I esteem these men very highly in love

Posted by Stephen Witmer on May 11th, 2018

The five PCF Elders got away on May 11 for our annual day of prayer and planning. We spent a lot of time listening to God, dreaming about the future of our church, setting goals for the coming year, and praying for all 160 of our PCF members. It was a fun, exciting day. We ate well (thanks, Emma, for the chocolate chip cookies!) and we laughed – laughed really hard – a lot. Working together side by side in Christian service with people you love is not a burden; it is a joy.

The main thing I want to say about these four men is that I love and respect them tremendously. I am in awe of their wisdom and tender hearts and willingness to sacrifice and serve. Three of these guys work outside our church, and they took the day off to serve our church through our praying and planning. These men get paid nothing to serve us – but they do it cheerfully, honorably, and sacrificially, year after year. They do a lot that most people will never see, and they pay a price lots don’t know about. Why do they do this? Because they love Jesus, and they love us.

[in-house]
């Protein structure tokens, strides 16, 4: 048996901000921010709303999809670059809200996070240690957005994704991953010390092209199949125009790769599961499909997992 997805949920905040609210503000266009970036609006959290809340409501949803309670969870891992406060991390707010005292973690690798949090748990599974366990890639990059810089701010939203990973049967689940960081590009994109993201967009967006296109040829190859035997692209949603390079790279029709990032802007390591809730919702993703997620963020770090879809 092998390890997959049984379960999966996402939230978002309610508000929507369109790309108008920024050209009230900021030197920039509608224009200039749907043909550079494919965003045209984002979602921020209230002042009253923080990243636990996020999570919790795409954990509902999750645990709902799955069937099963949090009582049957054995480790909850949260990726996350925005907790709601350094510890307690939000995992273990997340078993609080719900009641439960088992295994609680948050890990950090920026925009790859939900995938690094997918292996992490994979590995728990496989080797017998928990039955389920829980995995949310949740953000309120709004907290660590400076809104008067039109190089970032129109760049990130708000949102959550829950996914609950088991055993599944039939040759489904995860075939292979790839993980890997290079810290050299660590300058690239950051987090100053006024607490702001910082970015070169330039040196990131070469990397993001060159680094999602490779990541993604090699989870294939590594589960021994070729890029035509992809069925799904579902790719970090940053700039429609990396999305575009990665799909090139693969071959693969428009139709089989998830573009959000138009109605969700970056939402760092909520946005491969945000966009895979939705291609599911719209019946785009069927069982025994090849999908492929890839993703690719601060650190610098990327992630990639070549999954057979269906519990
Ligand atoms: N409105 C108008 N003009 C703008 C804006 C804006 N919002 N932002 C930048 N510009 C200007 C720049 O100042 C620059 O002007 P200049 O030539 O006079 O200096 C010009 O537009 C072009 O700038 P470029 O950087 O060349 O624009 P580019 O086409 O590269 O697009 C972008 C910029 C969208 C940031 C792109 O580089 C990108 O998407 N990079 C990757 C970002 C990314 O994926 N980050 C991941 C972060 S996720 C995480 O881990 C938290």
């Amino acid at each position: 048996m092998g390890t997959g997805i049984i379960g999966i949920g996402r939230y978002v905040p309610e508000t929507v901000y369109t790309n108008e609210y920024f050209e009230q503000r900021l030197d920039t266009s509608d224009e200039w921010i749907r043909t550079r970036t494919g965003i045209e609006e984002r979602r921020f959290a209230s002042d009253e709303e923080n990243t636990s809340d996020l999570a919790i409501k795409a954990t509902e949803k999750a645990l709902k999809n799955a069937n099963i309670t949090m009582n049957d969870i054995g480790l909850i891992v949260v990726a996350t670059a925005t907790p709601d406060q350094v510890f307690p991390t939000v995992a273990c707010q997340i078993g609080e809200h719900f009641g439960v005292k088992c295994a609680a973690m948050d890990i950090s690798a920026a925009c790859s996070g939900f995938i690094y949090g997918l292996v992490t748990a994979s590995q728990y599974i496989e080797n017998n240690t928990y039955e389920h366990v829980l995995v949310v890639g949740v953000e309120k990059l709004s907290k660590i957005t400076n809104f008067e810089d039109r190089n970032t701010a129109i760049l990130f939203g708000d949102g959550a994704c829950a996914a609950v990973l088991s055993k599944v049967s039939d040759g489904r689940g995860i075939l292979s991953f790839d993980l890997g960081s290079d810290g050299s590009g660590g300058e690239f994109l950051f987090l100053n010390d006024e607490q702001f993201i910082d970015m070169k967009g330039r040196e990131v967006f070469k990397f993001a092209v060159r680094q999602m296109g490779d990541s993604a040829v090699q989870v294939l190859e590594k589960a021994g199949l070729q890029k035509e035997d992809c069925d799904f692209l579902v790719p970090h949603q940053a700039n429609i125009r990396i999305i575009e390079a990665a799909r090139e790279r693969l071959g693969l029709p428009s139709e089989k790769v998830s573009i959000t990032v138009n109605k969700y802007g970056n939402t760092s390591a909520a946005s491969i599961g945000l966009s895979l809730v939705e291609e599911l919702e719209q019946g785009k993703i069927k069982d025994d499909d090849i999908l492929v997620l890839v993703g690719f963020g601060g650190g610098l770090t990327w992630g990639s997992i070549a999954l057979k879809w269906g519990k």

The Apostle Paul asked the Thessalonian Christians to ‘respect those who labor among you and are over you in the Lord and admonish you, and to esteem them very highly in love because of their work’ (1 Thessalonians 5.12-13). I do esteem these men highly in love. I respect and honor them. They hear my confessions, hold me accountable, encourage me, pray for me, and help to guard my soul. And they lead and pray for and shepherd all the rest of the folks at PCF, too, particularly the 159 other folks in our church who have told them (by becoming members) that they’re eager to be shepherded by them, too. What a gift. What a tremendous gift from the risen Christ to us.

How can we at PCF respect our Elders and ‘esteem them very highly in love because of their work’? I’m willing to bet that if you pray and ask Jesus for some answers to that question, he will be glad to show you.

Small Town Jesus conference

Posted by Stephen Witmer on April 23rd, 2018